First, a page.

A musi­cal bedtime 

Bowerbird’s Lim­i­nal States series presents Laraaji

In
3 minute read
Laraaji laughs in his own world of sound. (Image courtesy of Bowerbird.)
Laraaji laughs in his own world of sound. (Image courtesy of Bowerbird.)

In an ode to the creative haze between waking and slumbering, Bowerbird has launched Liminal States, a livestream series designed to put its listener right to sleep. The third installment of the series streamed on February 14, and showcased an hour of New Jersey-based multi-instrumentalist Laraaji’s dulcet soundscapes. While the music itself seemed perfect for the occasion, livestreaming issues presented myriad audio hiccups, marring the overall mood.

A cosmic inner landscape

If you’re seeking music to induce calm, peace, creativity, and security, you can’t do better than Laraaji, a well-known pioneer of ambient music, a spiritual mentor, and practitioner of laughter meditation. This Bowerbird series seems designed for someone of his talents.

The music he generates can be described as a world of sound that envelops the listener. This time was no different. By utilizing pentatonic figures, alongside stacks of thirds and gentle triadic transformations, he created familiar, highly consonant harmonies. This allowed for tone color and melodic motion to be the primary expressive factors, such that a shift from bells to Laraaji’s genteel laughter is seismic, yet easily handled.

Critters in the night

One particularly effective combination was electric piano, mixed with a theremin-like sliding synthesizer, and looping, heavily reverberated plunks from a kalimba. The different types of melodic motion, and electroacoustic character, seemed to place each instrument in a different spot in the colorful swamp, each a unique critter and phenomenon within Laraaji’s world.

The interplay of his many instruments was set against sounds such as frog croaks, cricket chirps, and lapping water. This nature bed was always present: semi-repetitive but never overpowering the tones, and providing a strong sense of place.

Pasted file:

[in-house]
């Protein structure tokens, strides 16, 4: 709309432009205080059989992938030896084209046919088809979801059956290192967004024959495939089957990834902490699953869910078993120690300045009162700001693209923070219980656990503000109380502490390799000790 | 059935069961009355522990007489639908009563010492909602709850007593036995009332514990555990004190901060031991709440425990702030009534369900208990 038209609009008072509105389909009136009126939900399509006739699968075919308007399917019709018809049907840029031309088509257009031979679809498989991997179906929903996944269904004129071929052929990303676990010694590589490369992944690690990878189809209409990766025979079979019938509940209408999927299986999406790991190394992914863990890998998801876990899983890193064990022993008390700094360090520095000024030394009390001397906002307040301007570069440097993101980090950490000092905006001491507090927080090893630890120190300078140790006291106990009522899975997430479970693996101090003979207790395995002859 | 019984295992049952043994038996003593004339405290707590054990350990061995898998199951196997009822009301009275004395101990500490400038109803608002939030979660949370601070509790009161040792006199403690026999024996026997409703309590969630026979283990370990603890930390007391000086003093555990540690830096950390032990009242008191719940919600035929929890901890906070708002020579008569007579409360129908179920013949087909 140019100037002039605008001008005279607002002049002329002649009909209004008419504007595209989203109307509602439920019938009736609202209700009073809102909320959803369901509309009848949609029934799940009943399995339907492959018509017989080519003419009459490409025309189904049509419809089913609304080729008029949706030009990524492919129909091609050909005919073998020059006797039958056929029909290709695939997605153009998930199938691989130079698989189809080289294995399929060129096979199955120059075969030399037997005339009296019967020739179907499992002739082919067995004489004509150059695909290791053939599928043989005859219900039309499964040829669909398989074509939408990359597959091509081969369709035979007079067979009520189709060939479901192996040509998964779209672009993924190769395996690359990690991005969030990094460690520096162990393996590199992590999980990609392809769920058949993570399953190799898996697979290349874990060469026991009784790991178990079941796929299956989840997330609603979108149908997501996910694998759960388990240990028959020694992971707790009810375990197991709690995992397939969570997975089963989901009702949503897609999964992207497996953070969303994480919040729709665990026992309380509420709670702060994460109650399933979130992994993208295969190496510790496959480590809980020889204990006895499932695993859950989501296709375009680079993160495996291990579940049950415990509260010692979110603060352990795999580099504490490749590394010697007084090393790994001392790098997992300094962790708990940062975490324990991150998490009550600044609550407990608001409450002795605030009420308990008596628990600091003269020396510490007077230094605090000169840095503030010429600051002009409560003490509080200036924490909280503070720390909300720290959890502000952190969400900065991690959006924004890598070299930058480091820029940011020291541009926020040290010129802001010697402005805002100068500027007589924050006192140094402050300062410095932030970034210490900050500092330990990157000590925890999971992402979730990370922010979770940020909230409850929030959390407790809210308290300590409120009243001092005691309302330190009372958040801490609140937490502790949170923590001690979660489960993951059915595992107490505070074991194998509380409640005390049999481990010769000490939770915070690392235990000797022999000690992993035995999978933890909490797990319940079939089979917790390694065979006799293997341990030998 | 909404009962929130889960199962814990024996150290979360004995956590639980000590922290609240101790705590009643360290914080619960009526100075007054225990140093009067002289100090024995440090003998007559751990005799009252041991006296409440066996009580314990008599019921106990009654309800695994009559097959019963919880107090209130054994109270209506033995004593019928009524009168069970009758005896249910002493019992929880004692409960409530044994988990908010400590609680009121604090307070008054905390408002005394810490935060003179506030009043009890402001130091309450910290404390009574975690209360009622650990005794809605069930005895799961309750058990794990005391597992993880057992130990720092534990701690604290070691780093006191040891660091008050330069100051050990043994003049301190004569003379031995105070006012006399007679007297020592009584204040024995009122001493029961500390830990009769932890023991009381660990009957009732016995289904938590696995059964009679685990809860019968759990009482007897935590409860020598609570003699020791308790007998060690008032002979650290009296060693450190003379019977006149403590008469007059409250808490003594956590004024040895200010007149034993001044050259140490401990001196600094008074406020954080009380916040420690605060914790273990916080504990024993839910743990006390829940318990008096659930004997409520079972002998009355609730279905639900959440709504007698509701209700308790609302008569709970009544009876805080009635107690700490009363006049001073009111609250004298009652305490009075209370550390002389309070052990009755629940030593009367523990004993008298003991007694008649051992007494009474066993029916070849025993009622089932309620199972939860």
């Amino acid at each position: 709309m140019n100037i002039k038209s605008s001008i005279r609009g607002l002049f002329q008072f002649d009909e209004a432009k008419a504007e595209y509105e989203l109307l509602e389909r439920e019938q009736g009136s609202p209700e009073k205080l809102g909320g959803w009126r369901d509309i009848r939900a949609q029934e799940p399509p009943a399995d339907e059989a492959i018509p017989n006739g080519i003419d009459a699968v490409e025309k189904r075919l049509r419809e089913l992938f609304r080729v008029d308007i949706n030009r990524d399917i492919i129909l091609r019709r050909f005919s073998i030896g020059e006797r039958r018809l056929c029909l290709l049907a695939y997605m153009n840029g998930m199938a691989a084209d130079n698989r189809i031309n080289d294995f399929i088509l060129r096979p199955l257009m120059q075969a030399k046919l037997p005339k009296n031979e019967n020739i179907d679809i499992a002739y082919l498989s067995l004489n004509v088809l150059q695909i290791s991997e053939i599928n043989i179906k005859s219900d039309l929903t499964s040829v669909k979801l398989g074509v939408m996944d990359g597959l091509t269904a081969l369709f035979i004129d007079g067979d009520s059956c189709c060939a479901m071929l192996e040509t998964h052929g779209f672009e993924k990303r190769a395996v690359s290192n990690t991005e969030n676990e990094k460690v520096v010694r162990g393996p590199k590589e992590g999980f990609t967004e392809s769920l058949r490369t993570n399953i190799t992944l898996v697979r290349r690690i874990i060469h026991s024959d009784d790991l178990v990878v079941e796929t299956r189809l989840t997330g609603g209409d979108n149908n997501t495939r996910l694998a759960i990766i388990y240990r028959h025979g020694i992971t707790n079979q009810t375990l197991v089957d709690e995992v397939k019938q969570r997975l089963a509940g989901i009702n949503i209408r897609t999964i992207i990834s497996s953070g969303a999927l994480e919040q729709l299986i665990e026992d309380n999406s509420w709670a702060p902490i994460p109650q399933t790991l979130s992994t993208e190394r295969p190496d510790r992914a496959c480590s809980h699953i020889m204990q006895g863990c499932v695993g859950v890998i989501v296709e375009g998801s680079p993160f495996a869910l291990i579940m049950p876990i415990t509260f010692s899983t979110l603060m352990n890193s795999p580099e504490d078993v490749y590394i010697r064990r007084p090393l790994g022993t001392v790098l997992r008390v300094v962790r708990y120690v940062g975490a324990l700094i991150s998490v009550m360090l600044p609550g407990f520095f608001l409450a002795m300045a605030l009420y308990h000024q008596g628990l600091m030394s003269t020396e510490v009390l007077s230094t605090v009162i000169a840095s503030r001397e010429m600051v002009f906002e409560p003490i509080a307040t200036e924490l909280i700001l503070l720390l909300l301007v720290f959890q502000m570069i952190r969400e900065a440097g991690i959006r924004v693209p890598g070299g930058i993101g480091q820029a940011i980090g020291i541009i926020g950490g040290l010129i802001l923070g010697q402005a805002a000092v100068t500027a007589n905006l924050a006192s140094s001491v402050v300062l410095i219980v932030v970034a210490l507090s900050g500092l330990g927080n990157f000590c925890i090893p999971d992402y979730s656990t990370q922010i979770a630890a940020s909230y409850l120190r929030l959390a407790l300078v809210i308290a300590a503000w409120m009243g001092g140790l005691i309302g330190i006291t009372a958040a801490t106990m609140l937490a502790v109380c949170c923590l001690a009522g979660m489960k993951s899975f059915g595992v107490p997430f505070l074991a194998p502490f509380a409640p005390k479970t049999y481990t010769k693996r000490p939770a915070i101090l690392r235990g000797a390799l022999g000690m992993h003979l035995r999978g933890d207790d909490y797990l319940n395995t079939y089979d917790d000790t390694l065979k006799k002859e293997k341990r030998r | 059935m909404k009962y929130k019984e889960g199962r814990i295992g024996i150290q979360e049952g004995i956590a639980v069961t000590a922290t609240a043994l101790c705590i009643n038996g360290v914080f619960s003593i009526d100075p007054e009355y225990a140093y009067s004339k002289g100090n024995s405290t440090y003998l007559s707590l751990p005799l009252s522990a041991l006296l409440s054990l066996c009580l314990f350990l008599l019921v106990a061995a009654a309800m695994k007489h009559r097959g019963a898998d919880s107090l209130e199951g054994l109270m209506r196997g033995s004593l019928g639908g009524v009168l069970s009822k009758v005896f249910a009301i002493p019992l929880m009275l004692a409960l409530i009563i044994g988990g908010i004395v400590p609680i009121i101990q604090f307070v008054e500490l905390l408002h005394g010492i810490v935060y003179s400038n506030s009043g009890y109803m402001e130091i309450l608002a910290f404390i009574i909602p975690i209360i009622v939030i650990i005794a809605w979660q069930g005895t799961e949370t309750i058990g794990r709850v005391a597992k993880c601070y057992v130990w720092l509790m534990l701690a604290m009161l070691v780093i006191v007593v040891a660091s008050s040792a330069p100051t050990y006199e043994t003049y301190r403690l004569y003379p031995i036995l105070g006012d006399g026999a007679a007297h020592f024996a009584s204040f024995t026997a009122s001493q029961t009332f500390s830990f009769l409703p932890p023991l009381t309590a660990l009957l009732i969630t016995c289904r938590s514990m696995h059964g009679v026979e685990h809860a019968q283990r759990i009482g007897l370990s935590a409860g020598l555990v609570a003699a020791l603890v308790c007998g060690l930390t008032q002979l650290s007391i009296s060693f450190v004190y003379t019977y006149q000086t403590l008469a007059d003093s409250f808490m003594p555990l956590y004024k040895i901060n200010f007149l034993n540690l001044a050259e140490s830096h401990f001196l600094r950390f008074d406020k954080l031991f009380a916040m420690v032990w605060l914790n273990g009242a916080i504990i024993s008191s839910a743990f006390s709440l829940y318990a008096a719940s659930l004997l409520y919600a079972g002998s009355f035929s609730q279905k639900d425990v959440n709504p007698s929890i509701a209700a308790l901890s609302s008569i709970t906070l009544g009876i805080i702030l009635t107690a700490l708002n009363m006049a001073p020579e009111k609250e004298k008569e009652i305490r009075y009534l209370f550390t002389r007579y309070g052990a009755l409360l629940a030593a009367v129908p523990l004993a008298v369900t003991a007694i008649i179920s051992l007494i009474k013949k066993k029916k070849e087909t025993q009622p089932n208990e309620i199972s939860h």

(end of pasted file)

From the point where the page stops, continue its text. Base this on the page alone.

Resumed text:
Interrupted drifts

With the additional support of interspersed chimes, and bright-bodied singing of nigun-like figures, I found myself (at times) deeply comforted. The assumption that the listener will fall asleep is a brilliant conceit. By all means, we should be acknowledging that settling into a cozy collection of stuffed animals, pillows, and blankets and readying a warm cup of tea only makes music better.

However, if Bowerbird is encouraging patrons to drift off, it has to provide a technically sound presentation that meets the listeners’ heightened need for comfort. While I was trying to sink into these blissed-out tones, repeated audio hiccups made me lose focus. This could have been caused by an issue anywhere, from Laraaji streaming to Bowerbird’s Zoom, Bowerbird’s stream to Vimeo, or Vimeo’s stream to me. After a few dozen glitches, my mood went from relaxed, to bored, to somewhat angry. It was upsetting that I was so cozy yet so disconnected, distortions seeming to arrive just as I was getting into the music.

If I could obtain a recording of Laraaji’s playing, direct from his mixer, I would certainly use that as a sleep aid. While this series has great ideas, the technology to hone the delivery of these Liminal States isn’t quite working.

Bowerbird’s next Liminal States presentations feature Laura Baird on February 25, and Tatsuya Nakatani on March 10.


Image description: A photo of Laraaji, a Black man with a gray beard. He wears an orange jacket and an orange beanie. He smiles joyfully in the sun, playing an upside-down kalimba with his fingers.

What, When, Where

Bowerbird’s Liminal States series presented a livestream of Laraaji on February 14, 2021. For upcoming concerts, visit www.bowerbird.org.

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